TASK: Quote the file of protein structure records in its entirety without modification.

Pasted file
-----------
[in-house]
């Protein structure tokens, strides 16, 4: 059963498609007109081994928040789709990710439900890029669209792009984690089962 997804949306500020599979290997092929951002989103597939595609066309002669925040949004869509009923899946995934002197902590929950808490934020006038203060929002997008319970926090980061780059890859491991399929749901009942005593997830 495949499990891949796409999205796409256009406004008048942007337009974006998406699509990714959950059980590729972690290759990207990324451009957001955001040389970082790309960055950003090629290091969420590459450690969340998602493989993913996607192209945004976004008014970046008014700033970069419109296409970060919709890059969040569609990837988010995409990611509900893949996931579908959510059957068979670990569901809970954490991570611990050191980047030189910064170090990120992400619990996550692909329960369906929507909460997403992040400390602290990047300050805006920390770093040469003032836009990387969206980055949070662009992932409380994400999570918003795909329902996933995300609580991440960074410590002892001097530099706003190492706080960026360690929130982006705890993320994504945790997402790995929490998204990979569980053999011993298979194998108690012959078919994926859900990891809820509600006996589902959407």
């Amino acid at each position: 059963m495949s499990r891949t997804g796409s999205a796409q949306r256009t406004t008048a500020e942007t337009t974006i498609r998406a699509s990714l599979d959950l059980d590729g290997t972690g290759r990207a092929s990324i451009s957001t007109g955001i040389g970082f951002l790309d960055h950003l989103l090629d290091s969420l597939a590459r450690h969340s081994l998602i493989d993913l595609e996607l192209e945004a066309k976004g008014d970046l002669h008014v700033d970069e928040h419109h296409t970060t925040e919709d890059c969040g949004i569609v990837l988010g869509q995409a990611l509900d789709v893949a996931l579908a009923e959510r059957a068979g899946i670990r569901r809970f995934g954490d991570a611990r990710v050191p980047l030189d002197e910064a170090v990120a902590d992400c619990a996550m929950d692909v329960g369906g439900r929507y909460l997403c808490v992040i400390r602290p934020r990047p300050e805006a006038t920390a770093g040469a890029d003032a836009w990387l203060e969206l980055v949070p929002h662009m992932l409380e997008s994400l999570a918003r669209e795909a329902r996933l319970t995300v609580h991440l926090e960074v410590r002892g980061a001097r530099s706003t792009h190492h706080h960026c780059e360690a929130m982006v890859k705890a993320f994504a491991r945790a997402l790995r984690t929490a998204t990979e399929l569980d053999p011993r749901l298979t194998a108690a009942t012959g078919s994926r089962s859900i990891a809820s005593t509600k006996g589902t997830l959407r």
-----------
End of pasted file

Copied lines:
[in-house]
């Protein structure tokens, strides 16, 4: 059963498609007109081994928040789709990710439900890029669209792009984690089962 997804949306500020599979290997092929951002989103597939595609066309002669925040949004869509009923899946995934002197902590929950808490934020006038203060929002997008319970926090980061780059890859491991399929749901009942005593997830 495949499990891949796409999205796409256009406004008048942007337009974006998406699509990714959950059980590729972690290759990207990324451009957001955001040389970082790309960055950003090629290091969420590459450690969340998602493989993913996607192209945004976004008014970046008014700033970069419109296409970060919709890059969040569609990837988010995409990611509900893949996931579908959510059957068979670990569901809970954490991570611990050191980047030189910064170090990120992400619990996550692909329960369906929507909460997403992040400390602290990047300050805006920390770093040469003032836009990387969206980055949070662009992932409380994400999570918003795909329902996933995300609580991440960074410590002892001097530099706003190492706080960026360690929130982006705890993320994504945790997402790995929490998204990979569980053999011993298979194998108690012959078919994926859900990891809820509600006996589902959407």
């Amino acid at each position: 059963m495949s499990r891949t997804g796409s999205a796409q949306r256009t406004t008048a500020e942007t337009t974006i498609r998406a699509s990714l599979d959950l059980d590729g290997t972690g290759r990207a092929s990324i451009s957001t007109g955001i040389g970082f951002l790309d960055h950003l989103l090629d290091s969420l597939a590459r450690h969340s081994l998602i493989d993913l595609e996607l192209e945004a066309k976004g008014d970046l002669h008014v700033d970069e928040h419109h296409t970060t925040e919709d890059c969040g949004i569609v990837l988010g869509q995409a990611l509900d789709v893949a996931l579908a009923e959510r059957a068979g899946i670990r569901r809970f995934g954490d991570a611990r990710v050191p980047l030189d002197e910064a170090v990120a902590d992400c619990a996550m929950d692909v329960g369906g439900r929507y909460l997403c808490v992040i400390r602290p934020r990047p300050e805006a006038t920390a770093g040469a890029d003032a836009w990387l203060e969206l980055v949070p929002h662009m992932l409380e997008s994400l999570a918003r669209e795909a329902r996933l319970t995300v609580h991440l926090e960074v410590r002892g980061a001097r530099s706003t792009h190492h706080h960026c780059e360690a929130m982006v890859k705890a993320f994504a491991r945790a997402l790995r984690t929490a998204t990979e399929l569980d053999p011993r749901l298979t194998a108690a009942t012959g078919s994926r089962s859900i990891a809820s005593t509600k006996g589902t997830l959407r």